Having a major international company to collaborate with will help us with our ambition to be the leading physical activity research and innovation centre in the world
– Professor Robert Copeland
Sheffield Hallam University’s Advanced Wellbeing Research Centre (AWRC) will officially open on 24 January.
The facility, which forms the centrepiece of the Sheffield Olympic Legacy Park, has been dubbed the most advanced research centre in the world for developing innovations that increase physical activity.
Its operations will focus on improving the health and wellbeing of populations through innovations that help people move and be active.
It will undertake research focused upon taking services and products from concept to market. The aim is to develop the centre into a "hothouse of innovation", bringing together those who make apps, activity loggers, health and sports equipment, orthotics and clinical devices.
The centre has been funded in part by the European Regional Development Fund and the UK government’s Department of Health and Social Care.
Ahead of its opening, AWRC announced that it has secured a partnership deal with Spanish fitness chain GO fit.
The deal will see GO fit – a part of the Ingesport group which runs full-service health and fitness clubs in Spain and Portugal – make the AWRC the European hub of its research and innovation programme.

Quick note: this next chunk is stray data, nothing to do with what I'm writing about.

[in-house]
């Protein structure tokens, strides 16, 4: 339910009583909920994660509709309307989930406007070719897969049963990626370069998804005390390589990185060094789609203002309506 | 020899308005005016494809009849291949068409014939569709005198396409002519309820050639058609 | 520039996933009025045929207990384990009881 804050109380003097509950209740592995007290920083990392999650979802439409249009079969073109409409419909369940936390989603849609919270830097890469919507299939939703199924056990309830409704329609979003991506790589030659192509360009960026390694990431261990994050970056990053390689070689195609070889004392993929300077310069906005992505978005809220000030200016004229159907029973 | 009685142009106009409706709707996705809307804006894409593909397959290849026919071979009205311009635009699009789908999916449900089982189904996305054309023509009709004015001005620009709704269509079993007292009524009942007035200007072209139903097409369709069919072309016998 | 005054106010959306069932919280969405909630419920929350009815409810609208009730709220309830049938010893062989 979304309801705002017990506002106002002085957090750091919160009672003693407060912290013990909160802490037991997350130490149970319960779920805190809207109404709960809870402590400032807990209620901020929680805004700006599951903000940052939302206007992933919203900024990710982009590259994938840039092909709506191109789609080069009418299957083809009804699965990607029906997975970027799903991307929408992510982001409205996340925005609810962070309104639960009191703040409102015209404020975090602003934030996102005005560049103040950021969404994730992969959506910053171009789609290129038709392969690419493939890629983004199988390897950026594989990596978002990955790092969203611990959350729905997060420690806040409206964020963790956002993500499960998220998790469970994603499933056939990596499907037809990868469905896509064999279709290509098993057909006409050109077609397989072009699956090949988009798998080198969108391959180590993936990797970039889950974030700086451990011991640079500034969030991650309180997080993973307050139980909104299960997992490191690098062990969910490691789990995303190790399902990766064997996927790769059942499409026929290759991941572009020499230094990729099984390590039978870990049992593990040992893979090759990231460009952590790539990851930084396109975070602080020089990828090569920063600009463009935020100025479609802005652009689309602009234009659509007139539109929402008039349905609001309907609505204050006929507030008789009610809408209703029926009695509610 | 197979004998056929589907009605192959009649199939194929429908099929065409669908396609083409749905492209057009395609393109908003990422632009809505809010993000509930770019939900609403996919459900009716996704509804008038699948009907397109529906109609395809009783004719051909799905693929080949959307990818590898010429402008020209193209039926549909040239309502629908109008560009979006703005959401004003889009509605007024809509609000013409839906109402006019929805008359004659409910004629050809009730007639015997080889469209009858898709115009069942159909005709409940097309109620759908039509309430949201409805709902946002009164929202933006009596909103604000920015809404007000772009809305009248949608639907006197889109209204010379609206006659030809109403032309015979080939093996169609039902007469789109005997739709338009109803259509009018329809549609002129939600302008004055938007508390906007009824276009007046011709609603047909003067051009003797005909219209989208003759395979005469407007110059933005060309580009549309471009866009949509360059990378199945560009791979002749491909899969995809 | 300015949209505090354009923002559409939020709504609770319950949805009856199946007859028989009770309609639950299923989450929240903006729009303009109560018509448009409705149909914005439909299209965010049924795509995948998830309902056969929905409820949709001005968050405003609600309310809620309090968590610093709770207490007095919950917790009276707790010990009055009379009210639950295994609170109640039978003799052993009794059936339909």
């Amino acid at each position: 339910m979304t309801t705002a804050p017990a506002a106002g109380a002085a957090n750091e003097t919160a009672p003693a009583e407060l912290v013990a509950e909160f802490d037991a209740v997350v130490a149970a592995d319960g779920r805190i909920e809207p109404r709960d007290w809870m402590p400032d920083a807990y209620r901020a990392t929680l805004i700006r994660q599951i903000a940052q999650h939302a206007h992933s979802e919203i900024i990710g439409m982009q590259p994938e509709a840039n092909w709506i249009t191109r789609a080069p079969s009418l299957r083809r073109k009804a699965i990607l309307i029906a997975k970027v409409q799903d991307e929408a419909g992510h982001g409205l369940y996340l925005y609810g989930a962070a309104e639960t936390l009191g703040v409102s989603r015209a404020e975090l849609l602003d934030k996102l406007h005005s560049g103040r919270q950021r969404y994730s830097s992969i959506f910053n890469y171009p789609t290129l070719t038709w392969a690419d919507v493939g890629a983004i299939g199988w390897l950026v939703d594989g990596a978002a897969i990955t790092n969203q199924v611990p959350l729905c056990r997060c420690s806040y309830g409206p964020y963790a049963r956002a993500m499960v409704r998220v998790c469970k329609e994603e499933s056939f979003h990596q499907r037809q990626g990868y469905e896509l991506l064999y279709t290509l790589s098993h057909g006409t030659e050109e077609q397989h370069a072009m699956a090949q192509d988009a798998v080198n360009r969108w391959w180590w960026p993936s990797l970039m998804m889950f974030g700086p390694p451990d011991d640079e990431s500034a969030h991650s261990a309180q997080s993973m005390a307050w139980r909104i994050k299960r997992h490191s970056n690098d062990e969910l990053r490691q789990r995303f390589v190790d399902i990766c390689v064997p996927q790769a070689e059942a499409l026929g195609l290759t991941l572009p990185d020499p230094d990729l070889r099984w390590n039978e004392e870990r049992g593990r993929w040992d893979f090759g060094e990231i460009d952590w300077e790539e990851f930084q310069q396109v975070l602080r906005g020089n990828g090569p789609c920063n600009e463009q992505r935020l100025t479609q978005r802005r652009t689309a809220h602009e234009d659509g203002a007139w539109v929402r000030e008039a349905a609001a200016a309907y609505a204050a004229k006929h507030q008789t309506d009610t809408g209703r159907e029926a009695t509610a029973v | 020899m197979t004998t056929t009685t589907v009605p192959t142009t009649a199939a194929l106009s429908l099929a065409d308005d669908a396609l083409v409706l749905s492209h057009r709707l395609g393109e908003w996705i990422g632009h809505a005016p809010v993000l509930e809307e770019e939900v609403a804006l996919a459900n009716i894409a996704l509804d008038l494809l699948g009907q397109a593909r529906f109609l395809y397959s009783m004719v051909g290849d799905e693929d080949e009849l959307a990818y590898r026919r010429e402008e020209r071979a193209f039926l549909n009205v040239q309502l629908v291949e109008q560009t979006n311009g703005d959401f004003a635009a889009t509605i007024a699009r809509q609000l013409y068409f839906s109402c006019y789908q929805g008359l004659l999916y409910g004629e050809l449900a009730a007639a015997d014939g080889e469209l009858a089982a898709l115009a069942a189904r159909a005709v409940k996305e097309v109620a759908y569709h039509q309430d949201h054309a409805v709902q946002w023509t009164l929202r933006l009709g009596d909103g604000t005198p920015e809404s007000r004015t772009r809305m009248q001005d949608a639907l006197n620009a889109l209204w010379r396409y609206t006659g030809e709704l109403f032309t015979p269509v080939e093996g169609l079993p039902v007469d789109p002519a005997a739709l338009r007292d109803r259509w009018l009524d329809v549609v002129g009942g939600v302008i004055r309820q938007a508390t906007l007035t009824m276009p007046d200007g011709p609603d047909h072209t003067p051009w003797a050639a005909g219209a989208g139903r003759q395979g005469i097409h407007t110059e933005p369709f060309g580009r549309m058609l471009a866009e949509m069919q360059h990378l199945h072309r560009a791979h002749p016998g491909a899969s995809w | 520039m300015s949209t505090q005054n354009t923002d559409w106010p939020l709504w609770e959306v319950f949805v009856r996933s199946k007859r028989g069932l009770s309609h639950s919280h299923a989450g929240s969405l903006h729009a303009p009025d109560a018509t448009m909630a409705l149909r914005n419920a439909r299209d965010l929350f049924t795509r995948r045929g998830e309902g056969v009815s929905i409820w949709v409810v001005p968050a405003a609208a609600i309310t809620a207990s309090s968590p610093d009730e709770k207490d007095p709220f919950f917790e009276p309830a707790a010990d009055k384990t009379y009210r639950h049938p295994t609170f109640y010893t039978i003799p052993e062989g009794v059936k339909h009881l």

The move will see GO fit fund a rolling PhD programme and a series of stand-alone test-bed innovation projects. The collaboration with AWRC marks a significant expansion of GO fit’s existing R&D programme, which already includes relationships with six academic institutions across Europe, seven live PhD projects and a number of wider innovation activities.
For AWRC, the partnership is the latest in a number of strategic collaborations. It has already secured deals with the likes of parkrun, Canon Medical Systems, Westfield Health and EXOS.
Recruitment for the GO fit PhD programmes will begin immediately. They will cover innovation in active ageing, family-based activity programming, clinical exercise delivered in non-clinical environments and the social value of community sport.
“Having a major international company to collaborate with will help us with our ambition to be the leading physical activity research and innovation centre in the world." said Professor Robert Copeland, director of the AWRC.
“Having spent the past year getting to know GO fit, it is clear that it has an approach, a philosophy and a business model that is truly progressive, representing a dramatic leap on what we consider the norm in the industry.
"Its ethos of co-production and community engagement in their research echoes ours."
As part of the arrangement, Professor Alfonso Jimenez, GO fit's chief research and innovation officer, will take up a fractional appointment at the AWRC, supporting research and innovation activities at the facility.
Steven Ward, chief transformation officer for GO fit, will also take on an advisory position supporting the development of the institute.
The collaboration comes after GO fit became the first operator in Europe to be directly funded for its innovation activities by the Spanish National Research Agency, the equivalent body to the UK’s Innovate UK.
The funding was announced by the Spanish Government in 2019, and sees GO fit creating a separate doctoral investigative programme exploring the role of exercise in cancer treatments which has been the subject of substantial interest to the NHS in recent times.
GO fit was established in 2009 by its owner Grupo Ingesport, and today serves 250,000 customers across 19 facilities, with 17 in Spain and two in Portugal.